Here I am trying to get off the subway car and I've got little old ladies and high school kids hip checking me out of the way to get a seat. For a while I was confused and getting more frustrated with each ride. That was until the day I decided to just get off the car with no remorse. Men, women and children were ricocheting off me like a pinball machine. Have you ever plowed snow?! Something like that.
Here's the ironic thing that happened that very day - nobody even blinked an eye. I know on some occasions my shoulder "brushed" against some faces, but when I looked back there they stood, staring intently at the seats. I actually think they enjoy the challenge of the doorway blitz. And now, so do I.
Here's the thing, when it's your stop just get through the door. At times you may feel like an NFL running back meeting a defensive line near the end zone. So just GO! Like Thomas and Friends!
3.5) When getting ON subways, just railroad through people
See #1 and #3 (this is the half count of this list). It goes both ways - when in ROME!
4.5) Bowing – just go LOW!
Bowing is a very important gesture in Korea. It's the equivalent of shaking hands in the west. When you see a co-worker - bow. When you go to the gym or dojo (dojang!!) - you bow. Bow when accepting a nice gift. When you see people you know on the street. It's a good thing to get used to.
Just like shaking hands, you can do it wrong. You don't want to give someone a mushy, dead fish handshake and you also don't want to crush their hand. Just firm and respectful.
The same goes with bowing. The further you bow down, the more respect you show. You don't have to go super-low all the time, but you never want to make the mistake of not going low enough. When first learning to bow, it's hard to know what's adequate or not. Here's my advice.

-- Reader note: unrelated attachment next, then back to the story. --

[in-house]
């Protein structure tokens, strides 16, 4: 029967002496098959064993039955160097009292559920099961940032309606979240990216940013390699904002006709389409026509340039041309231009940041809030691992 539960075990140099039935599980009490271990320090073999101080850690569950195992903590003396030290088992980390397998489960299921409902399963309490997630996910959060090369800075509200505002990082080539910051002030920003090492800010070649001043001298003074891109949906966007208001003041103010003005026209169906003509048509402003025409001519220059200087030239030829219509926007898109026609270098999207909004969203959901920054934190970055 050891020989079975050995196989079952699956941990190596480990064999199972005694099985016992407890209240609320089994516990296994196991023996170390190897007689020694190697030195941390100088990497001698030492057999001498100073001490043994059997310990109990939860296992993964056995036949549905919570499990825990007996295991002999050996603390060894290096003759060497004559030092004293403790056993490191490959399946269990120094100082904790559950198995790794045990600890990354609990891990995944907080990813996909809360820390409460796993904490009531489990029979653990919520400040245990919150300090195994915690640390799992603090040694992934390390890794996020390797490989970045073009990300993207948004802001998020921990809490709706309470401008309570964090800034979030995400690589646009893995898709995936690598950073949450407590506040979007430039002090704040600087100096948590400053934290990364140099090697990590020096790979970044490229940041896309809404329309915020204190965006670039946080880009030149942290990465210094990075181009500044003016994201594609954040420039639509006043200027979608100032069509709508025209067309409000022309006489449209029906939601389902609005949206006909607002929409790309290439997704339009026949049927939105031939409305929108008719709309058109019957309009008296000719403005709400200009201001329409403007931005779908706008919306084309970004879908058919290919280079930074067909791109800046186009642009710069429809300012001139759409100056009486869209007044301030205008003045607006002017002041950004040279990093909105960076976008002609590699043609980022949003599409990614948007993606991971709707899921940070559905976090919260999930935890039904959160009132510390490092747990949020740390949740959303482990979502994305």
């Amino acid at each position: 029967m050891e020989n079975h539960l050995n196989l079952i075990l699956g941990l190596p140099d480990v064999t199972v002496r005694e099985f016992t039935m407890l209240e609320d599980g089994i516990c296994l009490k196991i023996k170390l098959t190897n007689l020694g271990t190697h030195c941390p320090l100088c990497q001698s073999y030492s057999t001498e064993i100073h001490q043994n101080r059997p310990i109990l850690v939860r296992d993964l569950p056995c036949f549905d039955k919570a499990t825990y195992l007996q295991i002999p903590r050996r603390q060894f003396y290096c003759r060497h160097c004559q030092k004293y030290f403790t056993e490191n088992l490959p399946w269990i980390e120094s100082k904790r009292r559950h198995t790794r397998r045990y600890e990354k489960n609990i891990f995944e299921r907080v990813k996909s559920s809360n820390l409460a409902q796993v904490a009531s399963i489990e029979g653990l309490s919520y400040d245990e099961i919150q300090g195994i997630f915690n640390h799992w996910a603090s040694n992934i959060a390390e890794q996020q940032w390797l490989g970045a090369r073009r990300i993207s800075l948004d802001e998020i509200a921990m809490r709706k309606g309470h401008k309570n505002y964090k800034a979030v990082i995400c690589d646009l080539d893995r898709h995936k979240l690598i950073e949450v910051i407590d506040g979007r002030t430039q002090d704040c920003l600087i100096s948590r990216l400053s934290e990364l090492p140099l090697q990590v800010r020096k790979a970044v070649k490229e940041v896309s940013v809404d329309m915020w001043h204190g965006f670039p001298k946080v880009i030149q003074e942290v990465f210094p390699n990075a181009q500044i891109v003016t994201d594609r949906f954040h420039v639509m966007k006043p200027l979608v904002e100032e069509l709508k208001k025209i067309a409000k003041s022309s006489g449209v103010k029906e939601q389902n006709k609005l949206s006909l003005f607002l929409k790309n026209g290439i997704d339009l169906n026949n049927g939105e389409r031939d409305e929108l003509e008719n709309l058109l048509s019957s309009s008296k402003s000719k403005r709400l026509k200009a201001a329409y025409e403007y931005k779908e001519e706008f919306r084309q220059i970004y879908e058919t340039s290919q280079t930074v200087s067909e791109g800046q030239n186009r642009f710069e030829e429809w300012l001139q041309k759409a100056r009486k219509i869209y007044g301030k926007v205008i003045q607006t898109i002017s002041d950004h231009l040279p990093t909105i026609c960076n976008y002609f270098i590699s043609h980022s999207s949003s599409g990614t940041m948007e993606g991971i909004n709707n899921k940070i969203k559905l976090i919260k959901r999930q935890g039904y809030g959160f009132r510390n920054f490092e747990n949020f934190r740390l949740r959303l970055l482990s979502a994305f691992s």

If you come up from a bow and there’s a twinge of disdain lingering on the other person's face, you didn’t go low enough.
Trust me, my judo instructor single-handedly taught me how to bow correctly! LOL.
Just go LOW!
5.5) Say “Pangapsumnida” (반갑습니다 ) everywhere
Pangapsumnida (반갑습니다 ) is a fail safe greeting for almost any occassion. So get used to using it. It essentially means, "Hello, it's good to see you!" It is the one phrase that I've learned can be used with everyone, in nearly any situation. Here are a few:
- If you see a co-teacher,
- If you see the principal,
- Enter your health club and see the owner,
- Enter your martial arts school,
- If you see Korean friends,
- When you encounter elders,
- Walk into your empty apartment, say it. Practice makes perfect.
You can use it anywhere and it's formal and respectful enough to get you by.
The more authentic you can pronounce it the better. I've learned that if I pronounce it like this, "Pa'gapsi-daaaw" with a semi-muffled delivery, Koreans like it. If you can learn to shape your mouth like you've just eaten something too hot while saying it, you'll be good.
So say it as often as you can with heart! It’ll make up for railroading people in the subway and not bowing low enough.
ESL, Travel, and Judo!